Volumetric nitrification rates of approximately 90 g TAN/m3/day biofilter media/day can be expected in warmwater applications with this type of biological filter. When designing these filters for a recirculating system, assuming that 3.5 percent of the feed becomes TAN, a design criterion of 2.6 kg feed/day/m3/day media should be used.
Fluidized bed filters
Fluidized bed filters are essentially sand filters operated continuously in an expanded backwash mode. Water flows up through a bed of sand at a rate sufficient to lift and expand or fluidize the sand and keep the particles in motion so they no longer are in continuous contact with each other. Fluidized bed filters use low-cost sand of smaller diameter than that used in particulate solids removal applications. A fluidized bed filter is an excellent environment for the growth of nitrifying bacteria that can colonize the entire surface area of the filter medium.
Sand used as media in fluidized bed filters has an extremely high specific surface area in excess of 5,000 m2/m3/day. As such, the main advantage of fluidized bed technology is high nitrification capacity in a relatively compact unit. The sand media also is extremely low cost when compared to other plastic media used in biofiltration.
Fluidization (pumping) requirements depend upon the size and weight of the media used. Keep in mind that the buoyancy of the media changes with the amount of biological growth on it. This, in turn, depends upon the water temperature, nutrient loading rate and degree of bed fluidization. Unless there is a system for recovering sand as water leaves the filter, the sand media will need to be replaced.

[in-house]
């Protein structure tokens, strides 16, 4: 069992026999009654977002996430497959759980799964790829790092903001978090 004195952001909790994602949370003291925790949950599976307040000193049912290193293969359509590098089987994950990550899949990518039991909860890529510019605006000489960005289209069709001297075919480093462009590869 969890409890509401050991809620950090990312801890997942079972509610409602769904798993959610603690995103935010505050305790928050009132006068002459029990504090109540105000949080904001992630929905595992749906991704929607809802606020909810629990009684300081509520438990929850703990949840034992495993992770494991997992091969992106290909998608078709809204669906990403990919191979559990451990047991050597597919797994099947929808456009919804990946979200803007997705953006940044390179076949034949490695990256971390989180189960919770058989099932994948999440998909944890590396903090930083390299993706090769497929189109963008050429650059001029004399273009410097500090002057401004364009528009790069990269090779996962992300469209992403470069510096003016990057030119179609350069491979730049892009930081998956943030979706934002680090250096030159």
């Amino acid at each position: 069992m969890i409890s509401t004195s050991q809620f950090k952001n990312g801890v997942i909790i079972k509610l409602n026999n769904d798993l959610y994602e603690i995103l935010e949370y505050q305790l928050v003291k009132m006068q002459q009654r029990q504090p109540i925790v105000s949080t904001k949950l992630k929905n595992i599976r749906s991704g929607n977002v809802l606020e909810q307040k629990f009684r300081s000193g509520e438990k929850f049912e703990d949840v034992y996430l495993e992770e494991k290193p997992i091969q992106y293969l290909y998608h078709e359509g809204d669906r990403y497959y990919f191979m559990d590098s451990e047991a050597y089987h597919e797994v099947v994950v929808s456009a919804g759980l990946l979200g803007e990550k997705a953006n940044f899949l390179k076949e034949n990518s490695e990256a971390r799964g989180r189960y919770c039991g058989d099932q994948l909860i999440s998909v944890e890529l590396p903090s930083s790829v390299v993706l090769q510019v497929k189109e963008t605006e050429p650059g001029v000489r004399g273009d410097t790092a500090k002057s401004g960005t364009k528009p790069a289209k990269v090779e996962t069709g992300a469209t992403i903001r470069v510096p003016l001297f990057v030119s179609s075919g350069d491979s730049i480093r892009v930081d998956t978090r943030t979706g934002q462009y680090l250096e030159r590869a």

While fluidized bed filters require energy to keep the sand bed fluidized, their small “footprint” and associated high capacity can be huge advantages. However, fluidized bed filters can become unstable in warmwater systems where high concentrations of dissolved organic nutrients occur. So while they are powerful biofilter reactors, care must be taken in their operation.
Moving bed reactors
Moving bed reactors (MBRs) are an interesting cross between up-flow fixed bed bead filters and fluidized bed sand filters. These filters use plastic media kept in a continuous state of movement, usually with aeration. The diameter of the plastic media is much larger than that of sand, so the media has a lower specific surface area than sand of 450-850 m2/m<sup>3</sup>.
The media pieces are usually neutrally buoyant or just slightly lighter than water. With a coating of bacteria, the media becomes slightly negatively buoyant. Placed within an open top reactor vessel, the biofilter media is mixed with air or water.
Moving bed filters can be designed as up-flow or down-flow filters based on the required system configuration. Depending upon the nutrient concentration, water temperature and salinity, design nitrification rates should range 350-500 g TAN/m3/day. Assuming that 3.5 percent of the feed becomes TAN, a biofilter design criterion of 10-14 kg feed/day/m3/day filter media should be used. Given that MBR vessels can be designed to be deep rather than long or wide, the reactor can have a large volume with a small footprint.
These filters can run with very little head loss across the reactor (usually 10 to 20 cm) and hence require very little pumping energy to operate. Typical installations direct the effluent from a screen filter component by gravity to the MBR. Water is usually pumped from the effluent side of the MBR or from a pumping sump to the next process, which is usually oxygenation and/or ultraviolet sterilization. The main advantages of the MBR design are its compact size, low energy requirements and relatively stable nitrification process.
(Editor’s Note: This article was originally published in the January/February 2014 print edition of the Global Aquaculture Advocate.)
Thomas M. Losordo, Ph.D.
Aquaculture Systems Engineering
Pentair Aquatic EcoSystems, Inc.
1791 Varsity Drive, Suite 140
Raleigh, North Carolina 27606 USA